This figure is again looking from the meta level. Usually there is more than one theory written down. Mostly these theories are dealing with different aspects of the empirical reality. Because the reality as such is ‘one’ it would be helpful to ‘unify all different special views’. In a SEAT like theory as described here this is quite simple: one has only to unify each kind of text as the ‘given situation’, the ‘wanted situation’ as well as the ‘change rules’ to get a new ‘unified’ theory.


[1] Report of the World Commission on Environment and Development,, accessed: 10/04/2022

[2] Report of the United Nations Conference on Environment and Development,, accessed: 10/04/2022

[3] United Nations,, accessed 10/04/2022


ISSN 2567-6458, 9.April 2022 – 9.April 2022
Author: Gerd Doeben-Henisch

— not yet finished !! —


This post is part of the Philosophy of Science theme which is part of the uffmm blog.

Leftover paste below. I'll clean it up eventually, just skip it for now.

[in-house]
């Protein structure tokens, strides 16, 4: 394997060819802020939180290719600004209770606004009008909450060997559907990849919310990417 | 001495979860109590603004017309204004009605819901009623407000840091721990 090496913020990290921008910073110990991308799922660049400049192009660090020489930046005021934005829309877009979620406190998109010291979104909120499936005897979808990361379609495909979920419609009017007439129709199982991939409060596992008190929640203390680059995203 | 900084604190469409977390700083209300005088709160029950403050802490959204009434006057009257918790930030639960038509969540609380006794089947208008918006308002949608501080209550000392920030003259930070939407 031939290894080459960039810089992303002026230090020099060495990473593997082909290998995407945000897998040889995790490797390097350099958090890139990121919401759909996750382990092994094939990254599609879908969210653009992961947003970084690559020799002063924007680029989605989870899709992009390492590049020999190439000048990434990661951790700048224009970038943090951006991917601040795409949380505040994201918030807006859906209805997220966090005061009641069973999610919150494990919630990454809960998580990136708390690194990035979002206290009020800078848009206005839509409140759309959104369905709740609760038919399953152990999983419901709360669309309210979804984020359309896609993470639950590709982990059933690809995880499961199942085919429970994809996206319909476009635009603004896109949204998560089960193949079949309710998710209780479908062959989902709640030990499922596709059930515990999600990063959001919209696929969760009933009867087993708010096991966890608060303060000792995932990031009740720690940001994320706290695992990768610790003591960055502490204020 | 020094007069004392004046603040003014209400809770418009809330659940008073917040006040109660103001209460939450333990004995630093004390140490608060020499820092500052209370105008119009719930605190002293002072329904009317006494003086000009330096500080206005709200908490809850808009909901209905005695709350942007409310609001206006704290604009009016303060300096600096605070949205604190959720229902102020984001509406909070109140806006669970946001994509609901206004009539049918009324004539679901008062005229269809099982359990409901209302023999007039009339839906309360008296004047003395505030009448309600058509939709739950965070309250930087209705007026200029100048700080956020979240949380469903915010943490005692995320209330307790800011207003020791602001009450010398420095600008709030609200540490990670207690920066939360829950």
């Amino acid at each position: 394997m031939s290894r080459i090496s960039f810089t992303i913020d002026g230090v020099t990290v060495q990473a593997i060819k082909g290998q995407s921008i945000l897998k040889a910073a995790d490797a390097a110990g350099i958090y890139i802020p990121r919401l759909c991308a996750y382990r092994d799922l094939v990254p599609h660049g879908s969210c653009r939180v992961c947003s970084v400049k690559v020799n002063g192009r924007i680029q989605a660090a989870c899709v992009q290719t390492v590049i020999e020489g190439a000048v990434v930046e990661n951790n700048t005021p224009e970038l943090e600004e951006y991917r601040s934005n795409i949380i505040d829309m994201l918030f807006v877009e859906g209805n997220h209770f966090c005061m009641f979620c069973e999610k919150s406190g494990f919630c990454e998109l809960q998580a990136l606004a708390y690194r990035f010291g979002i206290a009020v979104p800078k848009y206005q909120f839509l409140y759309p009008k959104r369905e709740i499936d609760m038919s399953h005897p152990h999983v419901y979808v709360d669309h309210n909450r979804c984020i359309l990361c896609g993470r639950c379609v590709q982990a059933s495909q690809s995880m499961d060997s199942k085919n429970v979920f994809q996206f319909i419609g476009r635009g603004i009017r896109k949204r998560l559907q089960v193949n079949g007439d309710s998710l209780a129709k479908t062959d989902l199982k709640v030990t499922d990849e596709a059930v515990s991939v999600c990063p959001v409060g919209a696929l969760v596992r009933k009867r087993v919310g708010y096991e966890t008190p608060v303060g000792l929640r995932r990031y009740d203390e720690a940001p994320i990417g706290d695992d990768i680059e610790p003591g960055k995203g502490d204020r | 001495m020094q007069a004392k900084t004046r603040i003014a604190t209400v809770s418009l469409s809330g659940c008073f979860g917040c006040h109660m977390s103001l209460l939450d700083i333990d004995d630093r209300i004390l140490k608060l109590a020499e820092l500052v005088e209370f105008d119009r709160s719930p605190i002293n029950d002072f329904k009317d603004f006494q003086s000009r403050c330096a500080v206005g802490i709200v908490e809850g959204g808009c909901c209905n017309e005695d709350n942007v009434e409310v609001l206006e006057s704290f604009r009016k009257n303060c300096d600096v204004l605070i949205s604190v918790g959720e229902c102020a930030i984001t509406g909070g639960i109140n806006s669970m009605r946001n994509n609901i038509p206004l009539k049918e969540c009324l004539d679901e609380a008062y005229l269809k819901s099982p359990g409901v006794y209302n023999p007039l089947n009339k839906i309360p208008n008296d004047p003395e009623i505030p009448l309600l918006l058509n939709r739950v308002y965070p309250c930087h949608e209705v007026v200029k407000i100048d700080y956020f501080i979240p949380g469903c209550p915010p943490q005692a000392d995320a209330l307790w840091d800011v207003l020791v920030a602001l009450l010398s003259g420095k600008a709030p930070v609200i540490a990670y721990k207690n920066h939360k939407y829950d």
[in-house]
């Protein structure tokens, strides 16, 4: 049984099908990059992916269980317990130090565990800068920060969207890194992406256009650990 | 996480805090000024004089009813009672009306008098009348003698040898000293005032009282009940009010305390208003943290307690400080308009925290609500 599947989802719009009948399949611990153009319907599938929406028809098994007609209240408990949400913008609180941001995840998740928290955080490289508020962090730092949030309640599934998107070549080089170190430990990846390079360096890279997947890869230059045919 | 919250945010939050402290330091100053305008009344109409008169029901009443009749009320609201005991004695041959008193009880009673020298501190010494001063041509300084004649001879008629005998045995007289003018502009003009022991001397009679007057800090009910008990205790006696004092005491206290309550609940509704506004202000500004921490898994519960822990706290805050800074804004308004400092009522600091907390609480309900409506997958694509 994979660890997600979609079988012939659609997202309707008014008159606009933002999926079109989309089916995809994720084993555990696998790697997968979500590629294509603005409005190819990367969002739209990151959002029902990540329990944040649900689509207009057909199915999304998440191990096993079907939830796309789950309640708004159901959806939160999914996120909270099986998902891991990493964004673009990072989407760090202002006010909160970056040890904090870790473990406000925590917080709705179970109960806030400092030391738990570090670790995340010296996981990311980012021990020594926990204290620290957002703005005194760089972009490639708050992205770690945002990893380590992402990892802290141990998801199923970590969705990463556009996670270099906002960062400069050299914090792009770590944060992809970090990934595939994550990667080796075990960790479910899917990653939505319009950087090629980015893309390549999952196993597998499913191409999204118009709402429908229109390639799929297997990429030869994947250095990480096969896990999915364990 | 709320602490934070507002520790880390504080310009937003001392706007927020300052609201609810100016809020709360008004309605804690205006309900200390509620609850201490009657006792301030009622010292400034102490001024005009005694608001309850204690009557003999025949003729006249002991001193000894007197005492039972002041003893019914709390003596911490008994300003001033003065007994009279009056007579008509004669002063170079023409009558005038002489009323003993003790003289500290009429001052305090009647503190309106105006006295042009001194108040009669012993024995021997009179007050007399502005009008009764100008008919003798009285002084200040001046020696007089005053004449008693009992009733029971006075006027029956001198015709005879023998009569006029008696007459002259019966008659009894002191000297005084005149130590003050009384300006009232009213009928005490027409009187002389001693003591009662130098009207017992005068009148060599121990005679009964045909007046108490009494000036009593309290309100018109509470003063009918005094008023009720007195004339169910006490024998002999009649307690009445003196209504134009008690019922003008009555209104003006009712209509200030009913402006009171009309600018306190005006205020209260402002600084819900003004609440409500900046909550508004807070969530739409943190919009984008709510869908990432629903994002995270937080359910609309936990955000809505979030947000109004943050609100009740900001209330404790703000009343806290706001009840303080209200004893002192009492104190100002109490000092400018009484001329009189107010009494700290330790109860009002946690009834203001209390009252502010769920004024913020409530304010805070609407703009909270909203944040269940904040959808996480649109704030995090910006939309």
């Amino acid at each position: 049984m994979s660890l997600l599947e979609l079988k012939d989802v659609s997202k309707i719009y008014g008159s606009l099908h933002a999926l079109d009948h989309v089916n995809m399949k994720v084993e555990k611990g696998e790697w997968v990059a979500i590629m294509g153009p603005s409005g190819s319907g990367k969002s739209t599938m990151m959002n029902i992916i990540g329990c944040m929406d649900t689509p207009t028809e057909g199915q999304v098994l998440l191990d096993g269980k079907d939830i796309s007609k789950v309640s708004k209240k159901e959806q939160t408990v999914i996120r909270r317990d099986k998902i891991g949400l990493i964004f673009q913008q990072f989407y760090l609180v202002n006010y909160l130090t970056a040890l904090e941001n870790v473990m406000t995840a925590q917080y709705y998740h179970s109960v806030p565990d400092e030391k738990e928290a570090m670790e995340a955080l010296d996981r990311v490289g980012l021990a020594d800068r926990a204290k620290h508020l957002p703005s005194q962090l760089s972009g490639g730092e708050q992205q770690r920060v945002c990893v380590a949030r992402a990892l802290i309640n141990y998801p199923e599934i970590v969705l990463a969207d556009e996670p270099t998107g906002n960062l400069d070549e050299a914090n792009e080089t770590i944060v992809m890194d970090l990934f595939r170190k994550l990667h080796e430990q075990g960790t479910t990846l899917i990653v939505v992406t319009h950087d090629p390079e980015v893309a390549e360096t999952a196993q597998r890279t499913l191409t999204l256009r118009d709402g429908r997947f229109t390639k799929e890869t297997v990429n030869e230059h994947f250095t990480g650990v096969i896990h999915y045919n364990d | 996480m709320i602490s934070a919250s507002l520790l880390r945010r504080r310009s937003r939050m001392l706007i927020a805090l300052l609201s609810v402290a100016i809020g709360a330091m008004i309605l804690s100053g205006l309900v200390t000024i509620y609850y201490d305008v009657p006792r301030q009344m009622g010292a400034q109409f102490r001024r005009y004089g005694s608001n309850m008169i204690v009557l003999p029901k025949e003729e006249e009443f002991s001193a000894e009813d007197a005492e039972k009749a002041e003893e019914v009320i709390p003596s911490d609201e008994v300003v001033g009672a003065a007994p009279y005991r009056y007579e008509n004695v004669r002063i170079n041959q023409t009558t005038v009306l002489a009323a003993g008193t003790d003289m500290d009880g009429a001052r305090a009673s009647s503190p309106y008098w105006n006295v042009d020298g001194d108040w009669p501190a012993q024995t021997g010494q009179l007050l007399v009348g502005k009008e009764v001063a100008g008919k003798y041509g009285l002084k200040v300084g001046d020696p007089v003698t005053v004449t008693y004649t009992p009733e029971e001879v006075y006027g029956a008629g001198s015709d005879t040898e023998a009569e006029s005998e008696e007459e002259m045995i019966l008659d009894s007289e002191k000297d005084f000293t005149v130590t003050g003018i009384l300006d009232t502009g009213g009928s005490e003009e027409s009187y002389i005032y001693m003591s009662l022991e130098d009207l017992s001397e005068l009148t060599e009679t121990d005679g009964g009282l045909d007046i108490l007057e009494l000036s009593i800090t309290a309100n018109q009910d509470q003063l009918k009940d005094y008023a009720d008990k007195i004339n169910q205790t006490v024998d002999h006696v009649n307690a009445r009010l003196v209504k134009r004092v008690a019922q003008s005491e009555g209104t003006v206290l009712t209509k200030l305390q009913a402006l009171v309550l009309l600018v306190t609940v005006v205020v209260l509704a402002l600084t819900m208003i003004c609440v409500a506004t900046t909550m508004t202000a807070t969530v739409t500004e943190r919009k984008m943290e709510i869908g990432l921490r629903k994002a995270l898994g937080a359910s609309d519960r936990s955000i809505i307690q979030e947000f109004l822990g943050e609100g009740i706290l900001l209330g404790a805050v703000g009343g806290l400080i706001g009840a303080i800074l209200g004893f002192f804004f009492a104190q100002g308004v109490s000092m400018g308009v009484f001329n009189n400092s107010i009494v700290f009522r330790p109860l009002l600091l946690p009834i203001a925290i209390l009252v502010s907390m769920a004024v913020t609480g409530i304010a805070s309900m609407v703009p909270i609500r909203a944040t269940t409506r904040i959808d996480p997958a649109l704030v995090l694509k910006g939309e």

In an elderly post from 2017 I have developed the concept of ‘Intelligent Machines’ by using the paradigm of ‘Distributed Actor Actor Interactions‘ which includes the concept of an ‘Actor Story’. Meanwhile the DAAI paradigm has been ’embedded’ in the more general concept of an ‘Applied Empirical Theory’ [1], which can immediately being used as a ‘simulation’. The ‘content’ is the same, only the ‘format’ is different. But to use the concept of an ‘applied empirical theory’ in this dynamic way directly as a simulation needs a ‘tool’ which is a piece of software called ‘oksimo (reloaded)’ [2] which is located on a server (see: which can be used via an interactive web-page.[3]

This new format of an applied empirical theory [AET] is producing during simulation a process which can be understood as an inference chain. Doing all possible inference chains this produces a graph of processes, whose nodes are situations. This corresponds directly to the ‘actor story’ [AS] as a central part of the DAAI paradigm.